Recently Pew Research ran a survey on the impact of Artificial Intelligence and Robotics on the future of work.  1,896 experts responded to the survey, with 48% believing that automation and robotics will displace a significant number of workers by 2025.  The 52% of techno-optimists nonetheless recognised that many current roles will be displaced, even if net employment is the same or higher than it is today.

Frey and Martin at Oxford, in their "The Future of Employment" study, suggested that 47% of current work could be automated in the next 10-20 years, and many of the roles forecast to be automated are jobs traditionally held by younger workers, or lower-skilled work.  Some of the roles most likely to be automated, according to the study, are:

  • Telemarketers - 99% likelihood of automation
  • Hand Sewers - 99%
  • New Accounts Clerks - 99%
  • Data Entry Keyers - 99%
  • Clerical Work in a range of categories - 98%
  • Tellers - 98%
  • Bookkeeping - 98%
  • Payroll and Timekeeping Clerks - 97%
  • Cashiers - 97%

Imagine the "career ladder" with the first three rungs hacked off - that's the future we're heading into if these roles aren't replaced.  How will we support people entering the workforce if there are no entry-level roles?

What was particularly interesting to me in the Pew Report was:

a. That the respondents were high-profile economists, futurists, journalists, and technologists representing organisations including the New York Times, Yahoo, Google, the Institute for the Future, the European Union, The Economist, and NASA - in other words, the people who are in a position to shape the future; and that

b. Many respondents assigned responsibility for guiding the adjustment to governments, educators, or luck.  Some key responses are below:

Governments will have to collaborate effectively with technology companies and academic institutions to provide massive retraining efforts over the next decade to prevent massive social disruption from these changes.
— Alex Howard, a Writer and Editor based in Washington, D.C.
The notion of work as a necessity for life cannot be sustained if the great bulk of manufacturing and such moves to machines - but humans will adapt by finding new models of payment as they did in the industrial revolution (after much upheaval)
— Jim Hendler, an architect of the evolution of the World Wide Web and professor of computer science at Rensselaer Polytechnic Institute
It seems inevitable to me that the proportion of the population that needs to engage in traditional full-time employment, in order to keep us fed, supplied, healthery, and safe, will decrease. I hope this leads to a humane restructuring fo the general social contract around employment.
— Tim Bray, an active participant in the IETF and technology industry veteran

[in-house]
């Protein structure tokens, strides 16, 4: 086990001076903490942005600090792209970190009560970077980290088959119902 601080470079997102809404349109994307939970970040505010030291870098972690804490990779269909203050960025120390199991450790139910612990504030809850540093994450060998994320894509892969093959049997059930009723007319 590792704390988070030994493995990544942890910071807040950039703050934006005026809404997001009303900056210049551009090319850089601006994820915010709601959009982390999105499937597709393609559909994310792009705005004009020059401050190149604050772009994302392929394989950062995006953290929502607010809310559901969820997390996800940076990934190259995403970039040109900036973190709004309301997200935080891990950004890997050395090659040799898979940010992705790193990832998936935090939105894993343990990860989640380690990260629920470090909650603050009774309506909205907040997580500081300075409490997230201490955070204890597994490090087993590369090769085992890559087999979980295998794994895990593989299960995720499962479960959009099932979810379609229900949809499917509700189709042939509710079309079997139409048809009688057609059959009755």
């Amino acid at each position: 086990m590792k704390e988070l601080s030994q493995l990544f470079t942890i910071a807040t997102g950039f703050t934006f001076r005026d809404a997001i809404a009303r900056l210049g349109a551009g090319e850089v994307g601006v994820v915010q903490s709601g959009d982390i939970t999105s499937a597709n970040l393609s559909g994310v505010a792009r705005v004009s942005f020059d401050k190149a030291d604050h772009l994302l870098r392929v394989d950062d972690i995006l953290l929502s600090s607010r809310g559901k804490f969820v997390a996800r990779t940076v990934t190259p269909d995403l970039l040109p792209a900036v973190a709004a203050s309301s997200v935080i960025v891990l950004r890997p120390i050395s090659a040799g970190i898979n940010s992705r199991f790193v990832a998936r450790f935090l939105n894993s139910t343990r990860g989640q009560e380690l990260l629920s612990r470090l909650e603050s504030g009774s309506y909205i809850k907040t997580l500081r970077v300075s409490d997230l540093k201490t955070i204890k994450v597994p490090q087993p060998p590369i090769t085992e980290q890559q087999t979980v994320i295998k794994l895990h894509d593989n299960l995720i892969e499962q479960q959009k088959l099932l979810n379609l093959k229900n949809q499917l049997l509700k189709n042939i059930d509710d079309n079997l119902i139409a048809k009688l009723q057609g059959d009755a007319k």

...A technological advance by itself can be either positive or negative for jobs, depending on the social structure as a whole... this is not a technological consequence: rather it is a political choice
— Seth Finkelstein, programmer, consultant and EFF Pioneer of the Electronic Frontier Award winner
...It will require wrestling with ideologically fraught solutions, such as a guaranteed minimum income, and a broadening of our social sense of what is valuable work
— Jason Pontin, editor in chief and publisher of the MIT Technology Review

It's impossible to accurately predict the future, but it is possible to forecast multiple futures, and plan initiatives to respond to those scenario - even if we don't know precisely how the future will unfold.  It's clear that whether you believe that net jobs will be destroyed through automation or not, there is a huge transition already happening, and the pace is accelerating. Reports like the Oxford and Pew papers are a wake-up call, but they're not a solution - and we all have a role in determining whether our future is utopian or dystopian. 

What are some ways that you believe we can support people undergoing technological unemployment, particularly if the number of unemployed rises above historic levels?  How do you see work looking in 2025?  How do we support people entering the workforce, if robots and algorithms are doing all the entry-level roles?

 

Mopping up

Scenario planning is a critical way to anticipate and adapt to (and sometimes take advantage of) the profound changes being faced in the technology, consumer, and labor markets.  Even where you are forced to respond to the external environment, you can still position yourself to be agile enough to respond quickly and effectively.  Perhaps that's why this quote appeals to us so much!

scenario-planning

Three Questions to ask with Workforce Analytics

Three Questions to ask with Workforce Analytics

Beechcraft 1900D Cockpit

Beechcraft 1900D Cockpit